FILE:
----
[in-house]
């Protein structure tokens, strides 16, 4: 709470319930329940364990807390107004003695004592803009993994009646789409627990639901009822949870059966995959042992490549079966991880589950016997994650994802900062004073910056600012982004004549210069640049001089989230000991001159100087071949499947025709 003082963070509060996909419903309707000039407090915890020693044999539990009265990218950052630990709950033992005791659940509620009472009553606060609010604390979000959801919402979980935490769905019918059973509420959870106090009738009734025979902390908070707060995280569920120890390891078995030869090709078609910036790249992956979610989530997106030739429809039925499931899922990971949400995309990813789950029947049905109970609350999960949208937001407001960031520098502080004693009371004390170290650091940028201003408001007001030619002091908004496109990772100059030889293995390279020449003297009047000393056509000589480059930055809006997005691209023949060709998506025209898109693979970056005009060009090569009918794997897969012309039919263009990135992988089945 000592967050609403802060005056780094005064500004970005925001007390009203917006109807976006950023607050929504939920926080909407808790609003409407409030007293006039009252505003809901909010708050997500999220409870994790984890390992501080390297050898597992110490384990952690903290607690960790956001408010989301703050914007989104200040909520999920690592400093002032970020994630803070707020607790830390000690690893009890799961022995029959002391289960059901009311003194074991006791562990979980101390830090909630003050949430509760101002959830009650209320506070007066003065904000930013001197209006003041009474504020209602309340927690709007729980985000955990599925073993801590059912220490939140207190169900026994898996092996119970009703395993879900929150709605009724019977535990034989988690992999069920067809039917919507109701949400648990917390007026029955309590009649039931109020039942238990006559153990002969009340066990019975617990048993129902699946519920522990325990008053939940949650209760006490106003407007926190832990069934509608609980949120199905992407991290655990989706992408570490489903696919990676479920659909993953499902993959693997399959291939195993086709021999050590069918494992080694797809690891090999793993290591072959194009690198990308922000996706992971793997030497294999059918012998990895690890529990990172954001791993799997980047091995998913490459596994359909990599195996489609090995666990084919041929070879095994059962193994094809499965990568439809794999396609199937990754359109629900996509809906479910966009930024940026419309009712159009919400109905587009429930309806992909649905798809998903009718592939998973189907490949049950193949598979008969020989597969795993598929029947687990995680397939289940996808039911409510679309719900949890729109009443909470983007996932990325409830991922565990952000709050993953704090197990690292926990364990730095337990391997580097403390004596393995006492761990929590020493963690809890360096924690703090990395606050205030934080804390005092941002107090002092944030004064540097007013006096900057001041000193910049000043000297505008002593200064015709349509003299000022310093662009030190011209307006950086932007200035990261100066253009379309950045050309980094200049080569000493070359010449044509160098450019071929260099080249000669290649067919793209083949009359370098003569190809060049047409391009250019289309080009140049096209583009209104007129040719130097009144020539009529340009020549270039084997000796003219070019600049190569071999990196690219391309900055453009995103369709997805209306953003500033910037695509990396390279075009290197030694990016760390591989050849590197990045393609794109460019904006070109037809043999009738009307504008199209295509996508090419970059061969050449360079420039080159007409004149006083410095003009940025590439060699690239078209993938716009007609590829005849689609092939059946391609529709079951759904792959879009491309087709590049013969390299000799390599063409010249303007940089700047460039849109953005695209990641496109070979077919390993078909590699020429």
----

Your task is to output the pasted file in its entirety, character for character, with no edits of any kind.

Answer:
[in-house]
């Protein structure tokens, strides 16, 4: 709470319930329940364990807390107004003695004592803009993994009646789409627990639901009822949870059966995959042992490549079966991880589950016997994650994802900062004073910056600012982004004549210069640049001089989230000991001159100087071949499947025709 003082963070509060996909419903309707000039407090915890020693044999539990009265990218950052630990709950033992005791659940509620009472009553606060609010604390979000959801919402979980935490769905019918059973509420959870106090009738009734025979902390908070707060995280569920120890390891078995030869090709078609910036790249992956979610989530997106030739429809039925499931899922990971949400995309990813789950029947049905109970609350999960949208937001407001960031520098502080004693009371004390170290650091940028201003408001007001030619002091908004496109990772100059030889293995390279020449003297009047000393056509000589480059930055809006997005691209023949060709998506025209898109693979970056005009060009090569009918794997897969012309039919263009990135992988089945 000592967050609403802060005056780094005064500004970005925001007390009203917006109807976006950023607050929504939920926080909407808790609003409407409030007293006039009252505003809901909010708050997500999220409870994790984890390992501080390297050898597992110490384990952690903290607690960790956001408010989301703050914007989104200040909520999920690592400093002032970020994630803070707020607790830390000690690893009890799961022995029959002391289960059901009311003194074991006791562990979980101390830090909630003050949430509760101002959830009650209320506070007066003065904000930013001197209006003041009474504020209602309340927690709007729980985000955990599925073993801590059912220490939140207190169900026994898996092996119970009703395993879900929150709605009724019977535990034989988690992999069920067809039917919507109701949400648990917390007026029955309590009649039931109020039942238990006559153990002969009340066990019975617990048993129902699946519920522990325990008053939940949650209760006490106003407007926190832990069934509608609980949120199905992407991290655990989706992408570490489903696919990676479920659909993953499902993959693997399959291939195993086709021999050590069918494992080694797809690891090999793993290591072959194009690198990308922000996706992971793997030497294999059918012998990895690890529990990172954001791993799997980047091995998913490459596994359909990599195996489609090995666990084919041929070879095994059962193994094809499965990568439809794999396609199937990754359109629900996509809906479910966009930024940026419309009712159009919400109905587009429930309806992909649905798809998903009718592939998973189907490949049950193949598979008969020989597969795993598929029947687990995680397939289940996808039911409510679309719900949890729109009443909470983007996932990325409830991922565990952000709050993953704090197990690292926990364990730095337990391997580097403390004596393995006492761990929590020493963690809890360096924690703090990395606050205030934080804390005092941002107090002092944030004064540097007013006096900057001041000193910049000043000297505008002593200064015709349509003299000022310093662009030190011209307006950086932007200035990261100066253009379309950045050309980094200049080569000493070359010449044509160098450019071929260099080249000669290649067919793209083949009359370098003569190809060049047409391009250019289309080009140049096209583009209104007129040719130097009144020539009529340009020549270039084997000796003219070019600049190569071999990196690219391309900055453009995103369709997805209306953003500033910037695509990396390279075009290197030694990016760390591989050849590197990045393609794109460019904006070109037809043999009738009307504008199209295509996508090419970059061969050449360079420039080159007409004149006083410095003009940025590439060699690239078209993938716009007609590829005849689609092939059946391609529709079951759904792959879009491309087709590049013969390299000799390599063409010249303007940089700047460039849109953005695209990641496109070979077919390993078909590699020429």